Recipes: 'Lobel's Prime Time Grilling'

Southwest-style pork chops i i
Southwest-style pork chops

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These recipes appear in Lobel's Prime Time Grilling: Recipes & Tips from America's #1 Butchers by Stanley, Leon, Evan, Mark, and David Lobel, Chronicle Books 2007.

Southwest-Style Pork Chops with Ancho Chile Powder

Serves 4

 

Loin pork chops are cut from the front of the center loin and have a tasty nugget of tenderloin nestled next to the T-bone. They are juicy and delicious — a favorite for grilling. You could substitute rib pork chops, which are equally tasty but don't have the tenderloin. Beware of this spice rub: It is not for the faint of heart. The salsa cools it down a little, but not completely! If the rub is to your liking, try it on pork loin or spareribs, too.

 

3 tablespoons ancho chile powder (see notes)

1 tablespoon toasted cumin seeds, crushed (see notes)

1 teaspoon toasted coriander seeds, crushed (see notes)

1 teaspoon dry mustard

Salt and freshly ground black pepper to taste

4 loin pork chops, each about 1 1/2 inches thick

Vegetable oil cooking spray

Baja-style tomato salsa (page 233)

 

1. Combine the chile powder, cumin seeds, coriander seeds, and dry mustard in a small bowl. Season with salt and pepper, stirring well.

2. Rub the mixture into the meatiest parts of the pork chops and put the chops in a large, shallow glass or ceramic dish. Cover and set aside at room temperature for about 30 minutes, or refrigerate for as long as 8 hours, letting the meat come to room temperature before grilling.

3. Prepare a charcoal or gas grill: Lightly spray the grill rack with vegetable oil cooking spray. Light the coals or heating elements, and let them burn or heat until moderately hot.

4. Grill the chops for 8 to 10 minutes on each side, until a meat thermometer inserted in the center of the meatiest sections registers 150º to 155ºF. Let the chops rest for a few minutes before serving. Serve with the salsa.

Notes: Ancho chile powder is made from ground ancho chiles, which are mildly hot. The powder is generally available in Hispanic and specialty markets. If you cannot find it, substitute any chili powder.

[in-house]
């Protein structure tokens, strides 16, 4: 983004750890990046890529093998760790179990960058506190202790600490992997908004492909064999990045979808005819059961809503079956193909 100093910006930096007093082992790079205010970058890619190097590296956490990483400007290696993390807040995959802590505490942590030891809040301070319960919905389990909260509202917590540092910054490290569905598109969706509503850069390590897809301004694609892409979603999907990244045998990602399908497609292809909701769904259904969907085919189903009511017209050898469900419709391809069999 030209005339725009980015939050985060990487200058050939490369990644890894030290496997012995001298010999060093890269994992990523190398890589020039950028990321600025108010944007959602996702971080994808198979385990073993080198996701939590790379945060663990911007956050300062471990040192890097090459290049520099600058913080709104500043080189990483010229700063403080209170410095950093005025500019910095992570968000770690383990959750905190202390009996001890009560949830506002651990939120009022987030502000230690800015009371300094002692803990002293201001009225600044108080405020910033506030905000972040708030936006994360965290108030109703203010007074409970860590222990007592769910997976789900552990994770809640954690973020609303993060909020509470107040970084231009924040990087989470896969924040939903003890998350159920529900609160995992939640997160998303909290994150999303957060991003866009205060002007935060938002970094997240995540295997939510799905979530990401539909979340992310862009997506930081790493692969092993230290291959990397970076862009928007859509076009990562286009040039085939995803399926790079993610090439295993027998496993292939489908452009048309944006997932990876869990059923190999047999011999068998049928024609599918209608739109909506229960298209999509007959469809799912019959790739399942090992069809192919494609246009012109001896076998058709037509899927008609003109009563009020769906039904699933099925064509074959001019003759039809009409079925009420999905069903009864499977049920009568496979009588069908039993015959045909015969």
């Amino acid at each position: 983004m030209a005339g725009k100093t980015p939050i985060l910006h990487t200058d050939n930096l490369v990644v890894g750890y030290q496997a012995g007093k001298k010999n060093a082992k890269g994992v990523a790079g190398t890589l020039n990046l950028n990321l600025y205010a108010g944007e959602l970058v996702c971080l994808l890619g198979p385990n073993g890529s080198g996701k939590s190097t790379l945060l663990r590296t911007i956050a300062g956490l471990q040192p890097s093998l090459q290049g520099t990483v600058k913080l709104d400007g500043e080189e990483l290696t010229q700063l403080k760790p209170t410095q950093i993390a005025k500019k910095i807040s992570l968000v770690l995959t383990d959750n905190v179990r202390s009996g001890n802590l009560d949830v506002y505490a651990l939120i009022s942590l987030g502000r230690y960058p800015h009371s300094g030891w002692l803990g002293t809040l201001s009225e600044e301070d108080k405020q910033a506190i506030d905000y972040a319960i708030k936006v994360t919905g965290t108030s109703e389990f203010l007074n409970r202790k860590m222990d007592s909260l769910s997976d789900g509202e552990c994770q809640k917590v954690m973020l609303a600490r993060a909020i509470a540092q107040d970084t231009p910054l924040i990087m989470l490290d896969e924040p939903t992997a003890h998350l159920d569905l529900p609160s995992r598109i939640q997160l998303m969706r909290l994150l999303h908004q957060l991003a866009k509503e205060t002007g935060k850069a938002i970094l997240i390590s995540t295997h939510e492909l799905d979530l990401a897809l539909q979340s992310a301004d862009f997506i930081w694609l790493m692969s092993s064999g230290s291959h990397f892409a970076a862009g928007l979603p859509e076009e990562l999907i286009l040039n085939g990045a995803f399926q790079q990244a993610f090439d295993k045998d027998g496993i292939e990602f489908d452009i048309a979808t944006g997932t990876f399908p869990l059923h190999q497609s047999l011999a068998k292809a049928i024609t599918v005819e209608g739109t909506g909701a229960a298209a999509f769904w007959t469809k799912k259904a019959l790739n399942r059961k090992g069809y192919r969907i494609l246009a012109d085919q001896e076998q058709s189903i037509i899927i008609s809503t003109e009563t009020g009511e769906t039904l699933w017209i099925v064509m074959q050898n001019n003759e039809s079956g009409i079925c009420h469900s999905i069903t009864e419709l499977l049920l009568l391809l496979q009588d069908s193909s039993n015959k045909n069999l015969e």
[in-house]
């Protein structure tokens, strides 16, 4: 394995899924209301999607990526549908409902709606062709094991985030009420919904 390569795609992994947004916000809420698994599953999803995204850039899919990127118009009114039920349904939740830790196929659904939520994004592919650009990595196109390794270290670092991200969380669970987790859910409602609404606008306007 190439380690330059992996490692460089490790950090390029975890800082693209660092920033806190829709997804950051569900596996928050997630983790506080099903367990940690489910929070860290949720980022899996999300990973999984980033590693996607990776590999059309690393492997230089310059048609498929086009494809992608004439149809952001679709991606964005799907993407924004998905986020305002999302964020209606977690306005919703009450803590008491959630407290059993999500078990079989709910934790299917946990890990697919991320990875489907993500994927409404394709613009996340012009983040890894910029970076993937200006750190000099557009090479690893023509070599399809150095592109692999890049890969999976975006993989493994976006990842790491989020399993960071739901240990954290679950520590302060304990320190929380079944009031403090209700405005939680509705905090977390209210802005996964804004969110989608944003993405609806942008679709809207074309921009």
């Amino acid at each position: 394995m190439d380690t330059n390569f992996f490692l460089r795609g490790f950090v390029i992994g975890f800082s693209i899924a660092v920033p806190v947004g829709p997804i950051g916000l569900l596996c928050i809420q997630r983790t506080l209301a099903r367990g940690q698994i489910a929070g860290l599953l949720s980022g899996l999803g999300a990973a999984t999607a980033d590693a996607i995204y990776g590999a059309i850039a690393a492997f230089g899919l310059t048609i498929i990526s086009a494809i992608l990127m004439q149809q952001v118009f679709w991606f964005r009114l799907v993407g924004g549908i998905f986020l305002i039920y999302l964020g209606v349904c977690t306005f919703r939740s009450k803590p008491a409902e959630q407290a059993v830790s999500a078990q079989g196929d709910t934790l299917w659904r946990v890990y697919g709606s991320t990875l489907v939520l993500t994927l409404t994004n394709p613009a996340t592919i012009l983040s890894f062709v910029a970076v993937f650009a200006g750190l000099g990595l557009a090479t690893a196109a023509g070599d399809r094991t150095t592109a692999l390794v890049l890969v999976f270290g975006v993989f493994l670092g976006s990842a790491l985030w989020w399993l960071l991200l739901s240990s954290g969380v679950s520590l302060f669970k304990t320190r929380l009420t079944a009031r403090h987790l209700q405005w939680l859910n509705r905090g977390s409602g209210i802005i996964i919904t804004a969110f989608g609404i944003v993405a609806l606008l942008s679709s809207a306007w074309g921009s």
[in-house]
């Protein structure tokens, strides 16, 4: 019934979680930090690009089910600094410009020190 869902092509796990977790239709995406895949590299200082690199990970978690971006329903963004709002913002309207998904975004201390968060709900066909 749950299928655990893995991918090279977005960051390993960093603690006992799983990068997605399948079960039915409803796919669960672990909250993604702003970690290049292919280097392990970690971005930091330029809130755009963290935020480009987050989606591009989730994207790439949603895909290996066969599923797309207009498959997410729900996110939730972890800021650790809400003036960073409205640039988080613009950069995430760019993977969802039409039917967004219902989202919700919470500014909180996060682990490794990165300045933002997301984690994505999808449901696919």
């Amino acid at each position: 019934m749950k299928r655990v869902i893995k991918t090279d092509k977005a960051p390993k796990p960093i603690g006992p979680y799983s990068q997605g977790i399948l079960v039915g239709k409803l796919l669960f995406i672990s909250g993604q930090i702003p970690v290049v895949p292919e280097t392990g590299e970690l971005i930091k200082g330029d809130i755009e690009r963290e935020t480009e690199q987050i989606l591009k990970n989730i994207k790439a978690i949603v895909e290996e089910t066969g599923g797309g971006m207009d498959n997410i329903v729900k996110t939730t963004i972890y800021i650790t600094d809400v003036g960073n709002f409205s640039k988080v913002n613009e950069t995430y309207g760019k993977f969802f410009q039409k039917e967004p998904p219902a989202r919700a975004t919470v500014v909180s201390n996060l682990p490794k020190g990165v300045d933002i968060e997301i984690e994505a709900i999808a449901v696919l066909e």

To toast coriander seeds, spread them in a small dry skillet and cook over medium-high heat for about 60 seconds or until fragrant. Shake the pan during toasting to prevent burning. Crush the seeds with the back of a skillet.

Grilled sirloin steak

Grilled Sirloin Steak with Green Chile Sauce

Serves 6

 

In this recipe, note that the chiles for the sauce can be lightly grilled over the fire before you grill the steak. Be sure to have all the other sauce ingredients ready so that you can prepare the chiles and finish the sauce while the steak grills — or as soon as it is lifted from the grill. If you have a gas grill with a gas burner, use it to cook the sauce.

 

Steak:

3 3/4- to 4-pound boneless sirloin, about 2 inches thick

1 tablespoon olive oil

1/2 teaspoon crushed cumin seed

1 teaspoon dried oregano

1 teaspoon dried thyme leaves

1 clove garlic

Salt and freshly ground black pepper to taste

Vegetable oil cooking spray

Sauce:

6 fresh anaheim green chiles

1 tablespoon canola oil

1 yellow onion, halved and thinly sliced crosswise

1 large clove garlic, sliced

1 cup half-and-half

3 tablespoons cream cheese

3 tablespoons sour cream

Salt to taste

1. Trim the outer fat from the steak, or ask the butcher to do so.

2. Rub the entire surface of the meat with the olive oil.

 

Combine the cumin, oregano, thyme, garlic, and salt and pepper in a small bowl. Using your fingers, rub evenly on both sides of the steak and put the steak in a shallow glass or ceramic dish. Cover and refrigerate for at least 1 hour or overnight, letting the meat come to room temperature before grilling.

3. To make the sauce, prepare a charcoal or gas grill or preheat the broiler. If using a grill, the coals should be moderately

hot to hot. Set the chiles over the heat or under the broiler and grill or broil for about 5 minutes on each side until lightly charred and fragrant. Remove from the grill or broiler and set aside in a paper bag or cover with a thickness of paper towels to cool. When cool enough to handle, peel the skin using your fingers or a dull knife. (Do not peel the chiles under running water or their flavor will be diluted.) Cut off and discard the stems and caps. Slit the chiles, scrape out the seeds (don't worry if a few remain), and thinly slice the chiles. You will have about 1 cup of chiles.

4. Meanwhile, if you haven't already, prepare a charcoal or gas grill: Lightly spray the grill rack with vegetable oil cooking spray. Light the coals or heating elements, and let them burn or heat until moderately hot to hot.

5. Heat the oil in a skillet over medium heat. Add the onions and garlic and cook, stirring, for about 5 minutes, or until the onions are softened. Add the chiles and cook for 3 to 4 minutes longer, until fragrant.

6. Increase the heat to medium-high and add the half-and half. Cook, stirring, for about 10 minutes, or until the sauce is reduced by half. Cover and set aside to keep warm while grilling the steak.

7. Grill the steak for 10 to 12 minutes. Turn and grill for 10 to 12 minutes longer for medium-rare, or until it is cooked to the desired degree of doneness. Let the meat rest for a few minutes before serving.

8. Set the pan with the sauce over low heat. Add the cream cheese and stir until smooth. Stir in the sour cream and season with salt. While stirring, heat the sauce just until hot. Do not let the sauce boil. Serve immediately with the steak.

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